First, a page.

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Regional Geology of North America

Central Lowlands Province

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The Central Lowlands Province include the parts of majority of the Midwestern States: Illinois, Indiana, Iowa, Kansas, Kentucky, Michigan, Missouri, Ohio, Oklahoma, and Wisconsin. For most of the region, the landscape is a low mostly flat plain or low rolling hills cut by stream valleys. The region north of the Ohio and Missouri rivers was impacted by continental glaciers. The region is the also called the "Corn Belt" because nearly the entire region is utilized for agriculture. Most of the Central Lowlands north of the Ohio and Missouri Rivers were repeatedly covered by continental ice sheets (glaciatiations) during the Pleistocene Epoch. South of those rivers the land was mostly unglaciated.

The region is underlain by generally flat-lying sedimentary rocks with some anomalously larger structural basins that formed slowly and filled in with sediments throughout the Paleozoic Era. These include the Michigan Basin (encompassing most of the lower Michigan Peninsula between Lake Michigan and Lake Huron), the Illinois Basin (in southwestern Indiana and southern Illinois and Western Kentucky, and the Forest City Basin (extending from southern Iowa, eastern Kansas, western Missouri, and into Oklahoma) (see Figure 52). Compared with structural basins elsewhere in the west, these basins are relatively shallow—filled with several thousands of feet of sedimentary deposits. The center of these basins are capped with with coal-bearing sedimentary deposits that form cliffy sandstone escarpments in belts around portions of the basins. The Pennsylvanian sandstone layers form escarpments s that overly a thick sequence of Mississippian-age limestone formations that underlie the entire region (Figures 56 and 57). These limestones are host to the famous and extensive cavern systems in Kentucky, Indiana, and Missouri, including those in Mammoth Cave National Park.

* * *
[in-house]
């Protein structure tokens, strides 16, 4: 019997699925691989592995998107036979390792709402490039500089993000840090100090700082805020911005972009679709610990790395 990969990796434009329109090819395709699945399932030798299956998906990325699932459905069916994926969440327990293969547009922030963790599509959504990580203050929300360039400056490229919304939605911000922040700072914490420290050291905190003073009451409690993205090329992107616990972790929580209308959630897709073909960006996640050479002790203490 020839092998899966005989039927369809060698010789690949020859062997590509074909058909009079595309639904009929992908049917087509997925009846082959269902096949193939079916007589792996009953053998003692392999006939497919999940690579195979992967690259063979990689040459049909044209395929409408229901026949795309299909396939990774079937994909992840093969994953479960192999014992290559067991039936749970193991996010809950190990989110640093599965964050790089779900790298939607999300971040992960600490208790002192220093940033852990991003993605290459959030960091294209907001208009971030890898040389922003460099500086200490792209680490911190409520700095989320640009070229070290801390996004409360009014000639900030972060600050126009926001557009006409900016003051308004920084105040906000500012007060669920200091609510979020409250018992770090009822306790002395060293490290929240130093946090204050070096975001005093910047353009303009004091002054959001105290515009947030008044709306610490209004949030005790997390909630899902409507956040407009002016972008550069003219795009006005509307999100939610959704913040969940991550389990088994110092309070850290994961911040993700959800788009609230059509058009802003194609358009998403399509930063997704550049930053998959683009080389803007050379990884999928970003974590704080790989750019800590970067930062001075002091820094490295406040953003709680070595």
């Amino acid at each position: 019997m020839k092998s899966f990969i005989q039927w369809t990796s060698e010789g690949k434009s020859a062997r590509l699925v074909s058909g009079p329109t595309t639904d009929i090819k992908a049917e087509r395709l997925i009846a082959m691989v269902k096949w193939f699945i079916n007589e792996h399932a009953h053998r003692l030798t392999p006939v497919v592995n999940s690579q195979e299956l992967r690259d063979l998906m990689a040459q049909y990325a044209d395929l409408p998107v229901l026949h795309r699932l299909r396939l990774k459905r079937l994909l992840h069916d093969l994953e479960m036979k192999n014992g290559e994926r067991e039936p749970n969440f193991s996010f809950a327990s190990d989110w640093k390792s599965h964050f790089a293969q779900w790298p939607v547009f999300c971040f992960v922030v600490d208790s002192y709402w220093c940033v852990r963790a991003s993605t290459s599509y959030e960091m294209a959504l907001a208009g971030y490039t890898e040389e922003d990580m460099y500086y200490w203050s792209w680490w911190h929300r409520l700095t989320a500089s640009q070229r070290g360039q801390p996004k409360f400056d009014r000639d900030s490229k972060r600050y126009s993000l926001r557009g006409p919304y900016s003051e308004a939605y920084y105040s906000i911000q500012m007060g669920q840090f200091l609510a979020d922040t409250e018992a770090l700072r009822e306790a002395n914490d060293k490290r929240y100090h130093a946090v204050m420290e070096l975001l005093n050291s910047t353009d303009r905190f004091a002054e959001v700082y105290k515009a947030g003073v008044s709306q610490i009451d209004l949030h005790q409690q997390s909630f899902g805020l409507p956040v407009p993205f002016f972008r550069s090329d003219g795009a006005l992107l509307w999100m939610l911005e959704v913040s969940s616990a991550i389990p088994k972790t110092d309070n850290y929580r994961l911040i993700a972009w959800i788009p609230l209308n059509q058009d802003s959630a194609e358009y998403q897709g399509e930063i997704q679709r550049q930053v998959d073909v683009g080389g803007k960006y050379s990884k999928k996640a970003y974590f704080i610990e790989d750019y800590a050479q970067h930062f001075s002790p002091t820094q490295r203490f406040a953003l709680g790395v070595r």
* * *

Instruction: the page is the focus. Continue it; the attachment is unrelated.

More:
The region is drained by the principle tributaries: the Ohio River and the Missouri River merge with the Mississippi River near St. Louis, forming the principle river drainage of the mid continent (Figures 60 and 61). Prior to the ice ages, rivers in the region may have drained northward toward Hudson Bay. The continental glaciers blocked the rivers, creating lakes that would fill and eventually breach into the next valley. The drainages consolidated into the Mississippi River system. The Mississippi Embayment region filled with sandy glacial outwash sediments, creating the extensive aquifer system in the lower Mississippi Valley.

Physiographic regions of Kentucky
Fig. 56. Physiographic regions of Kentucky.
The Dripping Springs escarpment in Mammoth Cave National Park in Kentucky.
Fig. 57. The Dripping Springs Escarpment of the Pennyroyal Plateau along the Green River in Mammoth Cave National Park in western Kentucky. The caverns are in Mississippian-age limestones.
Typical view of Indiana corn fields. Mississippi River in Wisconsin Confluence of the Misouri, Illinois, and Mississippi Rivers near St. Louis as viewed from satellite during floods of 2008. Satellite view of the confluence of the Mississippi and Ohio Rivers near Cairo, Illinois.
Fig. 58. An Indiana corn field represents a typical view of the landscape practically anywhere in the Central Lowlands Province of the Midwestern US. Fig. 59. View looking east from an escarpment along the western side of the Mississippi River looking toward the lowlands of southern Wisconsin. Fig. 60. Confluence of the Missouri, Illinois, and Mississippi Rivers near St. Louis as viewed from satellite during floods of 2008. Fig. 61. Satellite view of the confluence of the Mississippi and Ohio Rivers near Cairo, Illinois. Note the sediment color contrast of the two rivers. Fig. 61a. Glacial moraines (hills) and kettles (lakes) of central Wisconsin as seen from Lantham Peak State Park tower observatory in the northern Central Lowlands.     1/20/2020
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